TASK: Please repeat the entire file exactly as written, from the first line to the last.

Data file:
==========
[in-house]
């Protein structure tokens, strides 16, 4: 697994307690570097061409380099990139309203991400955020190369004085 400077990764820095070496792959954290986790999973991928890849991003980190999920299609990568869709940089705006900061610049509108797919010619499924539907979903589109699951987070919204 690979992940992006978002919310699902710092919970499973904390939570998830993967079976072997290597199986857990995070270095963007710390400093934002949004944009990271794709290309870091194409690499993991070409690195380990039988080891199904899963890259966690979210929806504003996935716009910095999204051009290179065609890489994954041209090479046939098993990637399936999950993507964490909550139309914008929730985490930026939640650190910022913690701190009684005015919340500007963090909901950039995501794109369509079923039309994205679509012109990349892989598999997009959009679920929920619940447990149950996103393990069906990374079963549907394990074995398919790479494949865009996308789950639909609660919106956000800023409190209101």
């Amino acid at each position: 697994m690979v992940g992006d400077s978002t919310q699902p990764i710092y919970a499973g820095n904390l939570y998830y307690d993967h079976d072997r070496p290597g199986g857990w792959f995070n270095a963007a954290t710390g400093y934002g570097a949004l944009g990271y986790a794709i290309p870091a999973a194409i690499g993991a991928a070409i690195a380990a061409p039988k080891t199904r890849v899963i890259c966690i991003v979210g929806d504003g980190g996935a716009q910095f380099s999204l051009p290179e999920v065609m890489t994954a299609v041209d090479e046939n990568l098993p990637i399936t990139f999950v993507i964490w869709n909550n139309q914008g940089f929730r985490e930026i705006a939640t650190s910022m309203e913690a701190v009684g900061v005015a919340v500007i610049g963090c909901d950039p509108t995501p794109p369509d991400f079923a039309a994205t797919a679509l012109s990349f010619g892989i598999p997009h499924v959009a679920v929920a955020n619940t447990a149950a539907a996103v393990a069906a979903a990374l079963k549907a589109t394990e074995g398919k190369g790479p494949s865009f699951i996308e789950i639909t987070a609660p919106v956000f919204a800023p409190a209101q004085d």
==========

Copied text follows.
[in-house]
């Protein structure tokens, strides 16, 4: 697994307690570097061409380099990139309203991400955020190369004085 400077990764820095070496792959954290986790999973991928890849991003980190999920299609990568869709940089705006900061610049509108797919010619499924539907979903589109699951987070919204 690979992940992006978002919310699902710092919970499973904390939570998830993967079976072997290597199986857990995070270095963007710390400093934002949004944009990271794709290309870091194409690499993991070409690195380990039988080891199904899963890259966690979210929806504003996935716009910095999204051009290179065609890489994954041209090479046939098993990637399936999950993507964490909550139309914008929730985490930026939640650190910022913690701190009684005015919340500007963090909901950039995501794109369509079923039309994205679509012109990349892989598999997009959009679920929920619940447990149950996103393990069906990374079963549907394990074995398919790479494949865009996308789950639909609660919106956000800023409190209101």
């Amino acid at each position: 697994m690979v992940g992006d400077s978002t919310q699902p990764i710092y919970a499973g820095n904390l939570y998830y307690d993967h079976d072997r070496p290597g199986g857990w792959f995070n270095a963007a954290t710390g400093y934002g570097a949004l944009g990271y986790a794709i290309p870091a999973a194409i690499g993991a991928a070409i690195a380990a061409p039988k080891t199904r890849v899963i890259c966690i991003v979210g929806d504003g980190g996935a716009q910095f380099s999204l051009p290179e999920v065609m890489t994954a299609v041209d090479e046939n990568l098993p990637i399936t990139f999950v993507i964490w869709n909550n139309q914008g940089f929730r985490e930026i705006a939640t650190s910022m309203e913690a701190v009684g900061v005015a919340v500007i610049g963090c909901d950039p509108t995501p794109p369509d991400f079923a039309a994205t797919a679509l012109s990349f010619g892989i598999p997009h499924v959009a679920v929920a955020n619940t447990a149950a539907a996103v393990a069906a979903a990374l079963k549907a589109t394990e074995g398919k190369g790479p494949s865009f699951i996308e789950i639909t987070a609660p919106v956000f919204a800023p409190a209101q004085d």